Governor bonuses range from the useful to the meaningless, but all of them are situational -- they can be immensely helpful at times, but the need to constantly transfer them around cities makes them less like governors and more like auditing consultants. Governors can also be temporarily put out of commission by enemy spies, so make sure you don’t rely on their perks too much.

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The last change is the addition of ‘loyalty’ to cities, and it is without a doubt the most annoying. In an attempt to introduce something akin to Total War’s public order, Firaxis ruined one of Civ’s cornerstone features: the freedom to create your own nation. Cities can now rebel against you if they lack amenities or are close to a foreign border, meaning you must constantly keep an eye on their needs. Civilization VI’s very nature as a slow burn game creates an essential disconnect between rebellions that happen in 5 turns and buildings that take 15 to build, creating a very frustrating and insecure environment for play.

Nearby foreign cities generate a massive penalty, essentially curbing your freedom to place cities. Even worse, garrisons do jack all for loyalty, meaning you can’t even keep order with good ol’ martial law. Only the Zulus through their special ability get a massive loyalty bonus from garrisoned troops, making every other civilization powerless to fight rebellions by any other means than frantic purchase of buildings and governors.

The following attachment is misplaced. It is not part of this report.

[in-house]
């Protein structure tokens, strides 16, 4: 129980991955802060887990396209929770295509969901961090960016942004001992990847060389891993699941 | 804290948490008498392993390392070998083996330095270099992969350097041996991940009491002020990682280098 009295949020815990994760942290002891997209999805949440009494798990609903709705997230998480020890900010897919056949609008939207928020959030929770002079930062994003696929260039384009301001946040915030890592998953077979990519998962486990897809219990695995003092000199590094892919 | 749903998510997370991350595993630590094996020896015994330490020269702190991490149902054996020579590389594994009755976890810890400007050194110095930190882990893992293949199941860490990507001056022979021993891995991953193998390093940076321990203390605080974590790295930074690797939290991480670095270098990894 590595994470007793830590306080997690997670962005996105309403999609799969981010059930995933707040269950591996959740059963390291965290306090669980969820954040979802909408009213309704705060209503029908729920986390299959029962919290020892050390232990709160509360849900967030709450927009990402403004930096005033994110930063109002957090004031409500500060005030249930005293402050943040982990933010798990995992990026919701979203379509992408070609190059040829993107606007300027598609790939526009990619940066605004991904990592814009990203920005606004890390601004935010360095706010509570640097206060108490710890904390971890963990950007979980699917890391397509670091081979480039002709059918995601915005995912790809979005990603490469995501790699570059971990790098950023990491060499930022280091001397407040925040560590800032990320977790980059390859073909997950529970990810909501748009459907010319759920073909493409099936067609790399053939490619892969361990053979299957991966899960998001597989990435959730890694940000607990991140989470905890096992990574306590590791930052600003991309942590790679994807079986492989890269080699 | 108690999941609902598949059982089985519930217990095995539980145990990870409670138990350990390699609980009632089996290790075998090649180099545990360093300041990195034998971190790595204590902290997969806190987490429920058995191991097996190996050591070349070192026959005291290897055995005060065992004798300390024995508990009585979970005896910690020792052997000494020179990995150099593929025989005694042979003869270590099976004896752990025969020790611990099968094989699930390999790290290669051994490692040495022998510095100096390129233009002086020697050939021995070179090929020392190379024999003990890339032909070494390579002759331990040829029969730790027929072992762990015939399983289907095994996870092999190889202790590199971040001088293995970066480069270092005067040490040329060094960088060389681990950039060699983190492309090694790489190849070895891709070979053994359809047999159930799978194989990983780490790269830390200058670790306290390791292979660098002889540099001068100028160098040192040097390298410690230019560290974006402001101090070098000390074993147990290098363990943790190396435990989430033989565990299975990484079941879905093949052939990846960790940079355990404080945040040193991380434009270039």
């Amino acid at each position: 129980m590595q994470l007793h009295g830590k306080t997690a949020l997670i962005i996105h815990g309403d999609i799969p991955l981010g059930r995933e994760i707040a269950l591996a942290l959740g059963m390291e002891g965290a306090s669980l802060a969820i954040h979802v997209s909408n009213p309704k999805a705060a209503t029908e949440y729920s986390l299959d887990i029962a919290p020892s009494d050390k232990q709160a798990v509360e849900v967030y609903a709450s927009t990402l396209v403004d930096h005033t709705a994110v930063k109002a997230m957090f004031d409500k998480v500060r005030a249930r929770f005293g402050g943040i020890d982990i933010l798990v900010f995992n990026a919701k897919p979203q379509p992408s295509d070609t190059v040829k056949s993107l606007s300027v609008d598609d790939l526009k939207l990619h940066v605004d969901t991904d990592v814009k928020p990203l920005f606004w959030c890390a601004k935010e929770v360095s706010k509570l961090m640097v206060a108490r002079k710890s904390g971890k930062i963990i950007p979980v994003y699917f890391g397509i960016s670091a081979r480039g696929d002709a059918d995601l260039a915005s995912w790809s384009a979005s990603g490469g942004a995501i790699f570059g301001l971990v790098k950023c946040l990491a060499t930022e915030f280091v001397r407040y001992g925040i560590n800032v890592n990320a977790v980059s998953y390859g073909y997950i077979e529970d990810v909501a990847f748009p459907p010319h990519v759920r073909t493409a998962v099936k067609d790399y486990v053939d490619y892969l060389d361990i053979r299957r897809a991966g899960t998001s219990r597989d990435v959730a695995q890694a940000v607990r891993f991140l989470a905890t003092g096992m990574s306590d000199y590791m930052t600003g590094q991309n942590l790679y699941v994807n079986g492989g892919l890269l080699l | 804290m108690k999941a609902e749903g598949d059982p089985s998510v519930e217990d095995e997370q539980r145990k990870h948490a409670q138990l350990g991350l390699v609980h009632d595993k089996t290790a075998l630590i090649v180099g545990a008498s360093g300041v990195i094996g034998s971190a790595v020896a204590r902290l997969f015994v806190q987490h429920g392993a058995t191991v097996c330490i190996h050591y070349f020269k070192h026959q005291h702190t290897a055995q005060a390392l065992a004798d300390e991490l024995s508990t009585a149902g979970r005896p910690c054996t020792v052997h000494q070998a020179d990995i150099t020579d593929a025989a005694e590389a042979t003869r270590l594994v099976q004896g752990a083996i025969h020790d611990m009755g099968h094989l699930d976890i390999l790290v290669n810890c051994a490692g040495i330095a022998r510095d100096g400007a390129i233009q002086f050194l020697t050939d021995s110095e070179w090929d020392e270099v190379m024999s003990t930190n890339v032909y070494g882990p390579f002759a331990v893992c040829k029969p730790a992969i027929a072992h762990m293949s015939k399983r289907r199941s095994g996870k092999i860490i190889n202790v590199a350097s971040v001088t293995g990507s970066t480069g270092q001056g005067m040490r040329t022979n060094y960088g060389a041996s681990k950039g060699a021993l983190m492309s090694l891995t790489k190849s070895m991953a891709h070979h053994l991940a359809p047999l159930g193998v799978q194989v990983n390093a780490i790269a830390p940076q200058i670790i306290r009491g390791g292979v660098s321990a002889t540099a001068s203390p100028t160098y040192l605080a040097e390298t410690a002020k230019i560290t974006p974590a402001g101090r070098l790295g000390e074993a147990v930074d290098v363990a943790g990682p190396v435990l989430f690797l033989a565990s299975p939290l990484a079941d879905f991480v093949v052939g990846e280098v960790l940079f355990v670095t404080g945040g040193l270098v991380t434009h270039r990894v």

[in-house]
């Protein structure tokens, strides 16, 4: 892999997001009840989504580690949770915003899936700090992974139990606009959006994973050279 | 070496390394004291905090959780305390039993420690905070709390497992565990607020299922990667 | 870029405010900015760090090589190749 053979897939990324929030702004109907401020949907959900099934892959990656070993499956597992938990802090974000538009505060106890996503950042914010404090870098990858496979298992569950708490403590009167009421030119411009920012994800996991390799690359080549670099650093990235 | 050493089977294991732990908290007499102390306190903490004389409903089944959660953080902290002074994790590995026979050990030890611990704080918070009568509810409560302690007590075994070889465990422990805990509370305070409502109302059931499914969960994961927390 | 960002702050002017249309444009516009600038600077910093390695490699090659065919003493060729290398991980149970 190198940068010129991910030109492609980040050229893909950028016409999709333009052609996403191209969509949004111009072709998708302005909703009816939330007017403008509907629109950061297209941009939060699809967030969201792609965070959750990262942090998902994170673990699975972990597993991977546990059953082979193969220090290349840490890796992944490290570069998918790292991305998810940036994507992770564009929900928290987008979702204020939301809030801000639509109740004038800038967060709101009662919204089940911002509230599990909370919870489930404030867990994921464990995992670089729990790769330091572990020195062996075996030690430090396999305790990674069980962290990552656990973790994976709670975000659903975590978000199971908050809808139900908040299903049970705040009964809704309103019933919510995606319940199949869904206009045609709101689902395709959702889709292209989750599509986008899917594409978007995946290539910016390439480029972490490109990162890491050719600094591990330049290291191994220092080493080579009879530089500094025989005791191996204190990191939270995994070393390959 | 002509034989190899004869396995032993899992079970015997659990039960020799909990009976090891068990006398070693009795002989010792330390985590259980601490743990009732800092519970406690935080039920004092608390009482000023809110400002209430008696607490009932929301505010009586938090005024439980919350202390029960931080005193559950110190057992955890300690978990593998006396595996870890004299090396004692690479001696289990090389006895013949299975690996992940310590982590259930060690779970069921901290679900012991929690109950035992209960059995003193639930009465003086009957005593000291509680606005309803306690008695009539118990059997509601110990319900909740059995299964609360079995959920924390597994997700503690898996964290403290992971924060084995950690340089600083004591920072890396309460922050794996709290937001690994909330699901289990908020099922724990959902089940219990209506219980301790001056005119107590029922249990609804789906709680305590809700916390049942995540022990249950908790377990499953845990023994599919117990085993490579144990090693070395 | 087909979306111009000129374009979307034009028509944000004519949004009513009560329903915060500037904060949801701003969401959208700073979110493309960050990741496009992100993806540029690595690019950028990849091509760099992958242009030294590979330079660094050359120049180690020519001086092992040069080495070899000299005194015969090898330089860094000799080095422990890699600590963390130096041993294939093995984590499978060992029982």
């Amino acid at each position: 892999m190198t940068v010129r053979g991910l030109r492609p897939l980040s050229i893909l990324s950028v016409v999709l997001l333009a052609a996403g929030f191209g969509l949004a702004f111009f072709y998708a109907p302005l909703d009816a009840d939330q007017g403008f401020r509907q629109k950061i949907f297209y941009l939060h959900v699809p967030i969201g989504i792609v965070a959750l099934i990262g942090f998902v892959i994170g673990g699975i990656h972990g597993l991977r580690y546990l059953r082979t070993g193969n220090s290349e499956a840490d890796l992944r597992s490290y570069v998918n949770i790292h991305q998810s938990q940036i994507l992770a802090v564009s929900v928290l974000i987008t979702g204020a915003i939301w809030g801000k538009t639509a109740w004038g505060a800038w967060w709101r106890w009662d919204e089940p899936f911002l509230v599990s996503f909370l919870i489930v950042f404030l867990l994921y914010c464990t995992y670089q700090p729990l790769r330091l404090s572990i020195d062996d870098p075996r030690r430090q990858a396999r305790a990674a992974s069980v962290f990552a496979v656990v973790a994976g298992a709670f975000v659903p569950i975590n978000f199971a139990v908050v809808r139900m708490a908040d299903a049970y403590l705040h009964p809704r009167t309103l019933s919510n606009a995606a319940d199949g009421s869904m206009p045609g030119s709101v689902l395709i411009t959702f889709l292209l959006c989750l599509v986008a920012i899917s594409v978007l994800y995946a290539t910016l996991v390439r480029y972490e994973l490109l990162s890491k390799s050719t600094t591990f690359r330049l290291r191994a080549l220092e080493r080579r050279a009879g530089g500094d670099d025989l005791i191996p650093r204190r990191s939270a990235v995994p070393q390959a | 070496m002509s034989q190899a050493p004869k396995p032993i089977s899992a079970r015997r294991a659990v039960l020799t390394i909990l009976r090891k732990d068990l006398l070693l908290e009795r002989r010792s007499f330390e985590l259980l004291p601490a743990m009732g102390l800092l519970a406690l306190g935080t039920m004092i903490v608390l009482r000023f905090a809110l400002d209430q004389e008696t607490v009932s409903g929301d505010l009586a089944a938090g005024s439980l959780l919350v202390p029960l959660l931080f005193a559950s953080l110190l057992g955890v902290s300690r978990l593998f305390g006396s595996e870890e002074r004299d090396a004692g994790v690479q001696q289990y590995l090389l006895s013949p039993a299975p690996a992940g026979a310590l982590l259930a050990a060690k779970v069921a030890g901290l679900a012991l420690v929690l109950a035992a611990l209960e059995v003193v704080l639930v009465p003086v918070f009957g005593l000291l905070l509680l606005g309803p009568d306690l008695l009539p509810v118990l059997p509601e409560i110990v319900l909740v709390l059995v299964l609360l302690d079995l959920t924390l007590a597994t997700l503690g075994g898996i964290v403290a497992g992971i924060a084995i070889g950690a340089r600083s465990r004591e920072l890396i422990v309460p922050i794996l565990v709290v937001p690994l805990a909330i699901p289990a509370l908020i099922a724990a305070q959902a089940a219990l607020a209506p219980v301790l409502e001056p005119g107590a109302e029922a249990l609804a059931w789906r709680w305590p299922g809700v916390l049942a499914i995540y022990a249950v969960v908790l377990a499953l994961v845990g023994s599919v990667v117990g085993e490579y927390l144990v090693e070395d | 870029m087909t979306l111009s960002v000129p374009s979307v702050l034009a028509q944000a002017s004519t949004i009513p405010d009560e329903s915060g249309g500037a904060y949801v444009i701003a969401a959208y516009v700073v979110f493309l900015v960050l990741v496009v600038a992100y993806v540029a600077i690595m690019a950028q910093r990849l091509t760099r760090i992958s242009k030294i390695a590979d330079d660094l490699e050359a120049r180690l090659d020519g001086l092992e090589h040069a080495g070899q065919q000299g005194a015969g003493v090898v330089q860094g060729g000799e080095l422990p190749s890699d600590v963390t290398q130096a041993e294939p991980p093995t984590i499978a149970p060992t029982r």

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The last meaningful addition to Rise and Fall are Emergencies: automatic crisis triggered when one empire becomes a bit too powerful. The idea behind them is that civs band together against a common foe and must capture a city in a set amount of turns, but Civilization's infamously bad AI means that virtually never happens.

More often than not, a single faction (or the player) attack the enemy target alone, usually resulting in a severe arse kicking with zero help from their allies. This is hardly a surprise -- after all, this is still a game where I’m attacked by Gilgamesh about 20 turns in for no reason whatsoever, and summarily sued for peace five turns later -- but it is definitely something that should have been addressed (or at the very least predicted).

 

In the end, Rise and Fall is a novel yet slightly disappointing expansion that accomplishes very little of worth. In fact, it often feels at odds with what Sid Meier’s Civilization  is, changing the game’s flow into a senseless time intensive marathon. While past Firaxis expansions often gave you creative and interesting new tools to play with as you see fit, Rise and Fall instead seems hellbent on corralling the way you play, and the end result is a more restrictive game than what we had on launch.

Civ VI's first expansion rises and falls, but ultimately comes off as average.

Review: Civilization VI: Rise and Fall